Music to the ears of people who buy and sell print ads: Martin Sorrell, the chief executive officer at WPP, says newspapers and magazines might not be getting the credit they deserve.
According to a report in the Times of London, Mr. Sorrell told an audience this week at a Broadcasting Press Guild breakfast in the U.K.: "There is an argument at the moment going on about the effectiveness of newspapers and magazines, even in their traditional form, and maybe they are more effective than people give them credit [for]."
Mr. Sorrell cited research showing that traditional media is often more engaging than digital content. His remarks are important because WPP, which owns media-buying powerhouse GroupM, steers billions in advertising budgets to various media.
A report in the trade magazine Campaign noted that:
His comments... mark a major U-turn on a presentation he gave at an Enders Analysis event just a week earlier, when he had once again referred to Mary Meeker's time spent versus media spend analysis that showed (US) press commands just 5 per cent of time but 20 per cent of spend.
In recent years, the company has diverted money away from print towards digital media. According to The Wall Street Journal:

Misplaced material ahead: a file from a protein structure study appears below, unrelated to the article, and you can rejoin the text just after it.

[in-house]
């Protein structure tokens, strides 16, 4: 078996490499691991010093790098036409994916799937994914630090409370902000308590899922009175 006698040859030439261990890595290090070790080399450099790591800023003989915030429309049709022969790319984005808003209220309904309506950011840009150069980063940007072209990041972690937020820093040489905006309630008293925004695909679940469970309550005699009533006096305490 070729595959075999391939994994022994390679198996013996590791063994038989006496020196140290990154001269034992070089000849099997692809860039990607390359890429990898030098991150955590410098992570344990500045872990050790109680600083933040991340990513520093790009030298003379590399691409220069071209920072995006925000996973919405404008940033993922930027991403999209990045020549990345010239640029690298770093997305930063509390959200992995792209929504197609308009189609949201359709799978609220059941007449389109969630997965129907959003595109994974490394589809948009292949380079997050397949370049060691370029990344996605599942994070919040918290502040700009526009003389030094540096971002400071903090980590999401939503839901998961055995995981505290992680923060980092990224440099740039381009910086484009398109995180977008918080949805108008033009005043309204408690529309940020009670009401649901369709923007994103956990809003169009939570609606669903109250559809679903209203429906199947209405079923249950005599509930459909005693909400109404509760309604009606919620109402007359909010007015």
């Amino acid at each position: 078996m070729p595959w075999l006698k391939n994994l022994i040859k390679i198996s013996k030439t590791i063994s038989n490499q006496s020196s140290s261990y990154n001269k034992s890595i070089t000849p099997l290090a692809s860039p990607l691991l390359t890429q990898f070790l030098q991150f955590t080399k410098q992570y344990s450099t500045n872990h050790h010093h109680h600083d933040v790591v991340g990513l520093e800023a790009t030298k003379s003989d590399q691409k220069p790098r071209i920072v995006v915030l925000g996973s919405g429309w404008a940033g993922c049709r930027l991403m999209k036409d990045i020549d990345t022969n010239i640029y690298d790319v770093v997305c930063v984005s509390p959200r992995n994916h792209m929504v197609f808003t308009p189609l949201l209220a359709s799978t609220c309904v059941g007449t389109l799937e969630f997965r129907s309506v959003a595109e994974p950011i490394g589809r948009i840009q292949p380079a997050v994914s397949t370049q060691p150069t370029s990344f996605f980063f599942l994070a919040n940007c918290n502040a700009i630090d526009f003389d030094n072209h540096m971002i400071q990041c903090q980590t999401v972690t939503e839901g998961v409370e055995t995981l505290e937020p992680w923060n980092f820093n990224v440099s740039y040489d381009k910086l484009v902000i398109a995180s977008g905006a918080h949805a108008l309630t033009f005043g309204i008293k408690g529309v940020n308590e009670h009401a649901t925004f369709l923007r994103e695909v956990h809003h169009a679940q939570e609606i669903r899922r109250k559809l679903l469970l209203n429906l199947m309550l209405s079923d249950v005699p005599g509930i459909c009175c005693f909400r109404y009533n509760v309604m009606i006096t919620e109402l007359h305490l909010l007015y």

Mr. Sorrell has pushed WPP more into digital, and it remains one of the company's strategic priorities, accounting for more than a third of the group's revenue in 2014. WPP projects new media will make up 40% to 45% of its revenue over the next five years.
Last year, Google fetched the largest share of WPP's media investment with a whopping $2.9 billion, the company revealed during a webcast with investors earlier this month. Spending on Facebook climbed to $640 million from $439 million the previous year. And in 2014, WPP tripled the amount it spends on Twitter to $150 million.
The investment in digital media is taking its toll on print. Last year, ad spending on consumer and business-to-business magazines in the U.S. fell 5.1% compared with 2013, according to research from analytics firm Kantar Media (which WPP owns). Newspaper ad spending dropped 10% year over year, Kantar said.